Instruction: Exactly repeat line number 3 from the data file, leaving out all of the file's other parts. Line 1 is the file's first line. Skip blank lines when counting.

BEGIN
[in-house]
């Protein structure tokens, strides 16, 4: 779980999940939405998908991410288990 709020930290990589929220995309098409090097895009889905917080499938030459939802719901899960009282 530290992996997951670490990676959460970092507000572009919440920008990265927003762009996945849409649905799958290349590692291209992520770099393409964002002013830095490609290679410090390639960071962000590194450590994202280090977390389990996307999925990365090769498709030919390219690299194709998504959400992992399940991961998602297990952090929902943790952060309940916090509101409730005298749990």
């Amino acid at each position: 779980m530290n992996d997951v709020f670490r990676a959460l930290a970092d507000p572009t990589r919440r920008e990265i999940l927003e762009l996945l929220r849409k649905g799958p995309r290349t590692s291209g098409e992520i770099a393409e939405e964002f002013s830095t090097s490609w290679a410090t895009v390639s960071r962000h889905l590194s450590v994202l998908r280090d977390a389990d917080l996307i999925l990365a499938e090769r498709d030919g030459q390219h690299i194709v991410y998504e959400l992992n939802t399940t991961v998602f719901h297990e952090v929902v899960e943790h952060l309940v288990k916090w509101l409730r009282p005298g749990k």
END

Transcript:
């Amino acid at each position: 779980m530290n992996d997951v709020f670490r990676a959460l930290a970092d507000p572009t990589r919440r920008e990265i999940l927003e762009l996945l929220r849409k649905g799958p995309r290349t590692s291209g098409e992520i770099a393409e939405e964002f002013s830095t090097s490609w290679a410090t895009v390639s960071r962000h889905l590194s450590v994202l998908r280090d977390a389990d917080l996307i999925l990365a499938e090769r498709d030919g030459q390219h690299i194709v991410y998504e959400l992992n939802t399940t991961v998602f719901h297990e952090v929902v899960e943790h952060l309940v288990k916090w509101l409730r009282p005298g749990k």